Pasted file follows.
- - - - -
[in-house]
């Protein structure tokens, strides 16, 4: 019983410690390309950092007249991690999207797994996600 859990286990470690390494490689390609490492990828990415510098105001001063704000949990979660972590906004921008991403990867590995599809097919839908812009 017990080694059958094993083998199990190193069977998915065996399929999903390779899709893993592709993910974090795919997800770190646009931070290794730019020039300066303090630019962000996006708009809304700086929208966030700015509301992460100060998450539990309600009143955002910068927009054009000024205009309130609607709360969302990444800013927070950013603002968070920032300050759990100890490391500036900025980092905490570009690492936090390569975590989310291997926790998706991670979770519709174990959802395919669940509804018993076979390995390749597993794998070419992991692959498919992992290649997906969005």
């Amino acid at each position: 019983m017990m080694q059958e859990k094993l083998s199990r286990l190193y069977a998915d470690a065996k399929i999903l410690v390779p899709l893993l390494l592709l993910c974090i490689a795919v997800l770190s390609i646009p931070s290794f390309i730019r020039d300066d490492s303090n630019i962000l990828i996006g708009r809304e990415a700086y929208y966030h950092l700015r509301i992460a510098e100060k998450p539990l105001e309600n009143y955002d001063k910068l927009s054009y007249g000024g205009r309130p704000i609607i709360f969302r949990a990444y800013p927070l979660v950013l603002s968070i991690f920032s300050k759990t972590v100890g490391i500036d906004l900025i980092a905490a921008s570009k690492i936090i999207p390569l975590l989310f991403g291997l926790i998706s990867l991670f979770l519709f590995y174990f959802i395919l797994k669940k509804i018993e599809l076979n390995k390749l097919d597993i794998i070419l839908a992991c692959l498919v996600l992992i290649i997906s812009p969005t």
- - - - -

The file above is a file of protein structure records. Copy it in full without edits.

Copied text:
[in-house]
């Protein structure tokens, strides 16, 4: 019983410690390309950092007249991690999207797994996600 859990286990470690390494490689390609490492990828990415510098105001001063704000949990979660972590906004921008991403990867590995599809097919839908812009 017990080694059958094993083998199990190193069977998915065996399929999903390779899709893993592709993910974090795919997800770190646009931070290794730019020039300066303090630019962000996006708009809304700086929208966030700015509301992460100060998450539990309600009143955002910068927009054009000024205009309130609607709360969302990444800013927070950013603002968070920032300050759990100890490391500036900025980092905490570009690492936090390569975590989310291997926790998706991670979770519709174990959802395919669940509804018993076979390995390749597993794998070419992991692959498919992992290649997906969005």
């Amino acid at each position: 019983m017990m080694q059958e859990k094993l083998s199990r286990l190193y069977a998915d470690a065996k399929i999903l410690v390779p899709l893993l390494l592709l993910c974090i490689a795919v997800l770190s390609i646009p931070s290794f390309i730019r020039d300066d490492s303090n630019i962000l990828i996006g708009r809304e990415a700086y929208y966030h950092l700015r509301i992460a510098e100060k998450p539990l105001e309600n009143y955002d001063k910068l927009s054009y007249g000024g205009r309130p704000i609607i709360f969302r949990a990444y800013p927070l979660v950013l603002s968070i991690f920032s300050k759990t972590v100890g490391i500036d906004l900025i980092a905490a921008s570009k690492i936090i999207p390569l975590l989310f991403g291997l926790i998706s990867l991670f979770l519709f590995y174990f959802i395919l797994k669940k509804i018993e599809l076979n390995k390749l097919d597993i794998i070419l839908a992991c692959l498919v996600l992992i290649i997906s812009p969005t």